Loading a Different jQuery Version for IE6-8

Loading a Different jQuery Version for IE6-8If you haven’t heard yet, last week the jQuery team announced on their blog that jQuery 2.0, which is scheduled for an early 2013 release, “removes support for IE 6/7/8 oddities such as borked event model, IE7 ‘attroperties’, HTML5 shims, etc.”

Because many people had a bit of a fit over that, the jQuery team posted a follow-up that addresses some common concerns and whatnot. In addition, a SitePoint article discussed the situation, but (uncharacteristically) that article and some of the comments are inaccurate.

So in this post, I’m just briefly showing everyone a simple solution for serving a different version of jQuery (or really, any script) to Internet Explorer versions 6-8.

Here it is, as shown on the jQuery blog, using conditional comments:

<!--[if lt IE 9]>
    <script src="jquery-1.9.0.js"></script>
<![endif]-->
<!--[if gte IE 9]><!-->
    <script src="jquery-2.0.0.js"></script>
<!--<![endif]-->

But this doesn’t seem to be as clear to everyone as to why this actually works. SitePoint’s article in particular not only had the code wrong (did the jQuery blog have it wrong originally?) but that article also incorrectly states that non-IE browsers are left out of this, and one commenter even provided a JavaScript solution that is completely unnecessary.

Going by SitePoint’s incorrect version, it’s true that non-IE browsers wouldn’t see any script. But notice that the second script tag in the jQuery blog version of the code (shown above) is wrapped in conditional comments that are slightly different from the conditional comments wrapping the first script tag.

Here, let me make it a little more clear:

<!--[if lt IE 9]>
    <script src="jquery-1.9.0.js"></script>
<![endif]-->
<!--[if (gte IE 9) | (!IE)]><!-->
    <script src="jquery-2.0.0.js"></script>
<!--<![endif]-->

Notice now I’ve added a second expression, separated by the “or” operator (the vertical pipe). This is not needed, because the end result will be the same: The second script tag is seen by IE9 and non-IE browsers. The added expression, although useless, actually makes the code easier to read from a developer perspective. Thus, although it’s more code, I tend to feel this is actually a better solution.

Final Notes

Here are some random notes regarding this issue:

  • The script tag that the non-IE browsers see is wrapped inside what is referred to as a downlevel-revealed conditional comment; HTML5 Boilerplate uses this for its last conditional class
  • As SitePoint correctly pointed out, IE10 does not support conditional comments; so technically you could just do “if IE9″ instead of “if gte IE9″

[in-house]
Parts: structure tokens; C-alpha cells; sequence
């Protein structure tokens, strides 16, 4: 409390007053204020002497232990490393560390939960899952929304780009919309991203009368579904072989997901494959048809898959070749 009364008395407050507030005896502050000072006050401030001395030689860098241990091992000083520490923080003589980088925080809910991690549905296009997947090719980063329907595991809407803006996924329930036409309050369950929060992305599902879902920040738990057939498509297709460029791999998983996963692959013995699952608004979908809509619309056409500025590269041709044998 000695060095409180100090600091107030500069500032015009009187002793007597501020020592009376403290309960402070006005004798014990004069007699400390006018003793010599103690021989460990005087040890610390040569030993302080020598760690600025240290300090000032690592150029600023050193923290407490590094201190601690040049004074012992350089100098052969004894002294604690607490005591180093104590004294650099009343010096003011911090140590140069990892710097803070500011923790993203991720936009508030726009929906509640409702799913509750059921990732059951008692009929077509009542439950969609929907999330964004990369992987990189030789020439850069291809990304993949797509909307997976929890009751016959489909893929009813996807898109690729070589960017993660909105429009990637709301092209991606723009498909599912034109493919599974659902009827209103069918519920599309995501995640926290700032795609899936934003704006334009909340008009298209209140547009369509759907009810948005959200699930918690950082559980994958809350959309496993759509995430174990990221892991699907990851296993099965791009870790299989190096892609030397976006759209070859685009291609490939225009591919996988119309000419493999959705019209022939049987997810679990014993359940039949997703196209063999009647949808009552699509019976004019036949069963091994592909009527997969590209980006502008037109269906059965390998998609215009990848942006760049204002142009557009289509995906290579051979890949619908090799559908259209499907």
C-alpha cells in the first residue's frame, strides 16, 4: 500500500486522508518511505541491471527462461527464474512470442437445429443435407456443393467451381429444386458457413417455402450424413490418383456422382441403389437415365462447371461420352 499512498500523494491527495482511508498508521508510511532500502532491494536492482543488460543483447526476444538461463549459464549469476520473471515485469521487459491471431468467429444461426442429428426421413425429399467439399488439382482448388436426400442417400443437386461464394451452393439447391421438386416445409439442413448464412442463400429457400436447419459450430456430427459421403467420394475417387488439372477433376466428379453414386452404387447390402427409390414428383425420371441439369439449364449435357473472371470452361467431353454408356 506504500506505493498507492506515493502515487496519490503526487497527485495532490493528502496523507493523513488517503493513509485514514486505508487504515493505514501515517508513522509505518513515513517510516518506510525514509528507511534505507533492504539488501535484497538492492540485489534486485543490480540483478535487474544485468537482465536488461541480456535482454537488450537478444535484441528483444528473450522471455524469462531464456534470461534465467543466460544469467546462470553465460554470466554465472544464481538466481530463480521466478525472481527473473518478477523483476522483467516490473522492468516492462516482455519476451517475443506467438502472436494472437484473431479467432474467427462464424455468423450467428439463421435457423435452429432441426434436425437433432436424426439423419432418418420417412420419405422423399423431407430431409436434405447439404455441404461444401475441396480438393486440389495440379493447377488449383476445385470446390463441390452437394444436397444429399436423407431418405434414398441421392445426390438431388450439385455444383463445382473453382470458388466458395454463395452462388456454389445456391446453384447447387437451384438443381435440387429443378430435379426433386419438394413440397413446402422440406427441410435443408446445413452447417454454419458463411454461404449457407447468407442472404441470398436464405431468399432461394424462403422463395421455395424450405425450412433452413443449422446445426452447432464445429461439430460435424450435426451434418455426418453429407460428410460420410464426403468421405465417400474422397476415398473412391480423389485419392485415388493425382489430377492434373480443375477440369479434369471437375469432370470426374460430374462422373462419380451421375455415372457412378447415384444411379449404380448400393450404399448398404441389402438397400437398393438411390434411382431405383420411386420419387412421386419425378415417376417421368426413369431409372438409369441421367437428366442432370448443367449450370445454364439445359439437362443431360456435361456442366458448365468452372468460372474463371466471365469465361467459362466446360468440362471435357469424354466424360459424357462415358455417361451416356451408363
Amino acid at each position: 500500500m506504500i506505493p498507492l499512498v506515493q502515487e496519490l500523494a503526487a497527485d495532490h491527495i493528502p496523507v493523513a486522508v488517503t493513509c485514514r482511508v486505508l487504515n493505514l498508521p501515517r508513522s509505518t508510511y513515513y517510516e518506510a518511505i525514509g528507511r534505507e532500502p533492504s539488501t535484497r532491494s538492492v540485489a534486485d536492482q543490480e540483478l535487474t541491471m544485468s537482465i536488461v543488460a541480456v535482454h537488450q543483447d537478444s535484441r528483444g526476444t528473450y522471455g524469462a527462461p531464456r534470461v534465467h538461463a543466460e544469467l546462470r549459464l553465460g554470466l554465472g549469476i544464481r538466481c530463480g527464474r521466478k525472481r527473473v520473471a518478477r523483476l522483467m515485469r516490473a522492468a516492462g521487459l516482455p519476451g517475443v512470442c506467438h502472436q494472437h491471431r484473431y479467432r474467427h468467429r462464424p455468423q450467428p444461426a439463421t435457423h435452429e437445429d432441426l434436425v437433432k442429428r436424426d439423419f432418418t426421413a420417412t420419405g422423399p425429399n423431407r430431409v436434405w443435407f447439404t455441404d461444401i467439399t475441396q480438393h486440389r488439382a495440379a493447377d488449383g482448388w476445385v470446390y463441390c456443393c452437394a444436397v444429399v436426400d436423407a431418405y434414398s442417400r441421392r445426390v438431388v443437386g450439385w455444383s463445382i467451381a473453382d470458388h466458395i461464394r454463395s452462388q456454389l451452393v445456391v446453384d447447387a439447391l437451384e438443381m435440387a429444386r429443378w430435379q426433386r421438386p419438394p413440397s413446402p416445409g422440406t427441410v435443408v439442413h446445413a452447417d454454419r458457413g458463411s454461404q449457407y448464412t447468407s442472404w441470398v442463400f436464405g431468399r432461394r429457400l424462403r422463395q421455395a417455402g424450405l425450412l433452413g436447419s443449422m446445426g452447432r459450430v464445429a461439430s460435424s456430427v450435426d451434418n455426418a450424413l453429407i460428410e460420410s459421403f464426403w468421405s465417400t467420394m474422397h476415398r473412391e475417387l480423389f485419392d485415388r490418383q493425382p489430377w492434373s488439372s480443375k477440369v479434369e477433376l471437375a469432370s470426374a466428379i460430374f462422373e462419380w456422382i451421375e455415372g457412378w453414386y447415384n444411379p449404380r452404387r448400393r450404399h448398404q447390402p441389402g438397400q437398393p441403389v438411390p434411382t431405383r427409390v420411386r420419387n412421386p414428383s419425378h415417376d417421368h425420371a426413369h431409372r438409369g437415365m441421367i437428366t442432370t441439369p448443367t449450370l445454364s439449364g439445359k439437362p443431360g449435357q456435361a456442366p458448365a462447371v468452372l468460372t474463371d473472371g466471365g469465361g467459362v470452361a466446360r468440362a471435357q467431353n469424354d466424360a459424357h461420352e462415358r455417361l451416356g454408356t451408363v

• The jQuery blog follow-up post pointed out that jQuery 1.9 will continue to be supported until IE8 is no longer an issue in browser stats
  • Obviously, this solution is pretty useless for jQuery until version 2.0 actually gets released, but if nothing else this is just another reminder of the quirks of conditional comments
  • This announcement by the jQuery team makes it clear that you should never link to something like http://code.jquery.com/jquery-latest.js in production (something I’ve written about before)

If anyone has anything further to add, or has a recommendation for a better solution, I’m glad to update this post.

Photo credit: 3D “e” logo with lock from Bigstock

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5 Responses

  1. Scott:

    I’m not sure if you made that even more confusing by adding the !IE bit in there. I can understand why it might be simpler for some people but it’s misleading. IMO the code is quite simple:

    – The first 3 lines of that code is one complete comment.
    – The 4th and 6th lines are comments, but the 5th line is outside any comment.
    – Each comment contains code that only IE understands, so non-IE browsers will always only use the 5th line and ignore the rest.
    – IE before v9 will then use the first script, and IE v9 onwards will use the second.

    That’s how I see and understand it in my head so hopefully that helps anyone who is still confused.

  2. Sean:

    Out of curiosity, why wouldn’t you use yepnope to handle this, rather than conditional comments? For instance, according to this article (and verified by quirksmode), getElementsByClassName is not supported by IE8 and below, but is by everything else. So we could do something like

    yepnope({
      test: document.getElementsByClassName, //not supported <=IE8
      yep: 'jquery-2.0.0.js',
      nope: 'jquery-1.9.0.js'
    });

    I don’t know why, but conditional comments have always given me the willies. I would much rather handle it this way. That being said, if there is some reason why using conditionals is The Better Way™, I am willing to change my mind.

    • In web development, there never really is a “better way”. For some things, maybe. But it usually depends on the situation.

      The reason that conditional comment are better than what you’re suggesting is that CC’s don’t depend on JavaScript being enabled, whereas yours does. But this is a very small thing, because very few people have JS disabled.

      So if you’re not concerned about non-JS users, then use that, but I just don’t see a reason to do that, since CC’s work perfectly fine.

      • Sean:

        While you do have a point, if a user doesn’t have javascript enabled, then using CC’s is irrelevant to load jQuery, since it isn’t going to run anyway.

        • Ah, yes, of course. Haha.. I get so consumed with “best practices” (accessibility, etc) that I didn’t even realize that. So, yeah, you’re right, if you want to use JS for this then I guess that’s fine. I think it’s just simpler with CC’s really.

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